On the way to New York Olivia relays to Astrid the confusion that had occurred at headquarters when Astrid had passed through on her own. “It’s funny how you had all that power for so long and you were the last person anyone thought would use it,” she says.
“Is it funny?” Astrid replies. “I do not see the humor.”
Olivia’s mouth tugs to the side in a way Astrid has come to categorize as indicative of mild discomfort, and so Astrid does not further stress the point that although few see her as such she is a human capable of emotion and independent action; that neuroatypicality hinders her communication of such feelings and not the feelings themselves. Although, she is 80% sure, she would be justified in doing so.
At home Astrid makes sure that the clothes she wore to the funeral are clean and put away. She drinks caffeine-added water, and she misses Astrid.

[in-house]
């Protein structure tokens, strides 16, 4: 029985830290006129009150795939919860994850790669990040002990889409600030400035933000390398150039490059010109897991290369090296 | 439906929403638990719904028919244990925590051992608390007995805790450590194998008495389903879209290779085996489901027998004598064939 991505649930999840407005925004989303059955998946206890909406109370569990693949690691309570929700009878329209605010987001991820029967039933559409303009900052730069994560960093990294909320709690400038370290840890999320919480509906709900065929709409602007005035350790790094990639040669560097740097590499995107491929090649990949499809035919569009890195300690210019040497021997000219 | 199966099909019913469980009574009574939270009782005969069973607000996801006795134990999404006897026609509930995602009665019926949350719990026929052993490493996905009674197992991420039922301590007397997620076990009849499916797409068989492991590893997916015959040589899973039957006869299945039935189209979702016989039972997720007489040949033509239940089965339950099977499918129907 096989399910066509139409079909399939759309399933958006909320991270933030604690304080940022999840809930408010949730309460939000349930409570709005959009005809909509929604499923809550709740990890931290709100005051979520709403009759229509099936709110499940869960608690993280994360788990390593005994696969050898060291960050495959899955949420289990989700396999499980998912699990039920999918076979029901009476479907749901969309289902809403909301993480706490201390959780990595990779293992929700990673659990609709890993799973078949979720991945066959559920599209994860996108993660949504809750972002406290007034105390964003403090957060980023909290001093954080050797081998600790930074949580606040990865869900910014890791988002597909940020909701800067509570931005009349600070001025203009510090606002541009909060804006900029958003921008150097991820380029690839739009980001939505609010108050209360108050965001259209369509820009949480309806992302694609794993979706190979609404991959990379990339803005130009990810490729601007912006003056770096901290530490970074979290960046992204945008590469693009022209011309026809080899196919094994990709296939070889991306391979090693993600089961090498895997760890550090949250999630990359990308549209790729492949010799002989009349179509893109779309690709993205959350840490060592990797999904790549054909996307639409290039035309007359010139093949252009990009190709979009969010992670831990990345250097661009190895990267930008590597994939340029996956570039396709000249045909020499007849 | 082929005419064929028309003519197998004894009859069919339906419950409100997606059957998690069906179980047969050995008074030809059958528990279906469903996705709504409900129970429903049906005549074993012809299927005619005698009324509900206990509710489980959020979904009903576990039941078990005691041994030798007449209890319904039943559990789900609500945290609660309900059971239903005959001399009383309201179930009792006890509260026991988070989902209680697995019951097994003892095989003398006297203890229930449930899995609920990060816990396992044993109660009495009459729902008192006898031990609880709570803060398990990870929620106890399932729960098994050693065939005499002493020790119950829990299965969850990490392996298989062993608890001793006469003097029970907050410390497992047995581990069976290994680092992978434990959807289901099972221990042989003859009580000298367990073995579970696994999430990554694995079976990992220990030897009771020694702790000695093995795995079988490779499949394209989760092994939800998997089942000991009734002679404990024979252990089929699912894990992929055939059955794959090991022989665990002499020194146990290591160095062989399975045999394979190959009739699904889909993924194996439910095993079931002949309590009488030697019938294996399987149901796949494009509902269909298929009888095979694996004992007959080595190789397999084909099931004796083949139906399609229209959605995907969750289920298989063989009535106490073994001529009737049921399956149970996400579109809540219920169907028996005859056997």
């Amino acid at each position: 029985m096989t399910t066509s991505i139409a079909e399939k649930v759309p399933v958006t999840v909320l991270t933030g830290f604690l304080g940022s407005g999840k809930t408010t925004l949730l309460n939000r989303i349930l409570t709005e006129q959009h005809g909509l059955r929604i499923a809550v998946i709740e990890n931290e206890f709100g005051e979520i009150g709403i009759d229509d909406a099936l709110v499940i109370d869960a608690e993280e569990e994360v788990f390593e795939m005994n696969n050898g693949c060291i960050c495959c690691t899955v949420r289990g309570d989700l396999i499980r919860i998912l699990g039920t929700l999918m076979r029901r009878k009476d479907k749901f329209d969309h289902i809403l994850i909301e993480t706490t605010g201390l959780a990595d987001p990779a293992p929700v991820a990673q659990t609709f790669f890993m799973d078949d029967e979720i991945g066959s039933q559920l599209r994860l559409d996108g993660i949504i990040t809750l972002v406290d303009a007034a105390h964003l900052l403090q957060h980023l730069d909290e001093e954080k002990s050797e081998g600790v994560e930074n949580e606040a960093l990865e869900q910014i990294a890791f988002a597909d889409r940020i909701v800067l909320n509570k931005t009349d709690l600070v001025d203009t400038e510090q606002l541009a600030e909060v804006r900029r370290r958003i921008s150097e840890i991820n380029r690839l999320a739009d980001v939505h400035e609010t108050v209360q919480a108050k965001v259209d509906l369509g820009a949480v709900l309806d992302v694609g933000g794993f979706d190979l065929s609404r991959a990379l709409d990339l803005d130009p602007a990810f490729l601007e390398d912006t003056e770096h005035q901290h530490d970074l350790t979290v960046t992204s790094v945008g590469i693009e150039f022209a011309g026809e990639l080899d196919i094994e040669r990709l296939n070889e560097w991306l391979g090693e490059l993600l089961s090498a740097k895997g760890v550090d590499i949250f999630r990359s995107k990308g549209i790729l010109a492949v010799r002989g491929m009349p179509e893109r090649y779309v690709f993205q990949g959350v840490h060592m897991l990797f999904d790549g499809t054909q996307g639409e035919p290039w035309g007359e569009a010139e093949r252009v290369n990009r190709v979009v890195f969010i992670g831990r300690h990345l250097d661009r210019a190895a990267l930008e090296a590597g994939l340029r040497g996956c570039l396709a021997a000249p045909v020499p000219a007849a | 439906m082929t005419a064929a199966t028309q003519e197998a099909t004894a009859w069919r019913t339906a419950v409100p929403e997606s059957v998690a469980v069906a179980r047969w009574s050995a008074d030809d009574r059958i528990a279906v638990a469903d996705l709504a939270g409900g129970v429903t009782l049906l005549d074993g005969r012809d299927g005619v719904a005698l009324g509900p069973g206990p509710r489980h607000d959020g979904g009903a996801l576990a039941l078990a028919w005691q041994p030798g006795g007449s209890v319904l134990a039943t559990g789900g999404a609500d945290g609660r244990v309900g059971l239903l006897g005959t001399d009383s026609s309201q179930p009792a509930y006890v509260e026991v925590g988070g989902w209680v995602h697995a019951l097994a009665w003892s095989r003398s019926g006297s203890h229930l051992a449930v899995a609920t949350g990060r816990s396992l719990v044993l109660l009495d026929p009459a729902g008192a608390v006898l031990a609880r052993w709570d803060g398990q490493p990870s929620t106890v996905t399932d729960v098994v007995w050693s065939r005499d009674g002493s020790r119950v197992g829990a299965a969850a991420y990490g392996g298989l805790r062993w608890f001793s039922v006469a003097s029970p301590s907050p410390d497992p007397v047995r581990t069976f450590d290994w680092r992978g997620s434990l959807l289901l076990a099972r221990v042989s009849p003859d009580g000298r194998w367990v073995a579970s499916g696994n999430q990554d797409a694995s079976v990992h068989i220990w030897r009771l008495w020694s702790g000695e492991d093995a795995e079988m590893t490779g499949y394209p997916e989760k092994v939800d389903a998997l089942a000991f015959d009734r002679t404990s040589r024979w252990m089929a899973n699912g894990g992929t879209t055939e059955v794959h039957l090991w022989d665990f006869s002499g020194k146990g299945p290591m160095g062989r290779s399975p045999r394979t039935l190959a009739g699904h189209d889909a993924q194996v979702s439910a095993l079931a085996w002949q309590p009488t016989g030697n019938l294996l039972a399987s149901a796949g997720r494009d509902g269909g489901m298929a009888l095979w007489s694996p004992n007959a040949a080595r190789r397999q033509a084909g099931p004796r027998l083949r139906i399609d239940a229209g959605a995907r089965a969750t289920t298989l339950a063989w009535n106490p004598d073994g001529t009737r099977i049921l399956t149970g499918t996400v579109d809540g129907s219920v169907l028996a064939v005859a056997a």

Walter’s companionship, too, was enjoyable, but it was Astrid who Astrid had gone to see and Astrid whose validation she sought. Astrid’s emotional communication seemed quite on par with most people Astrid knows, and given her personable and accommodating attitude Astrid seems likely among all of Astrid’s acquaintances to be able to provide Astrid with the affection she desires, now more than ever.
They could be like sisters, she conjectures.
She is only 30% satisfied with such a thought.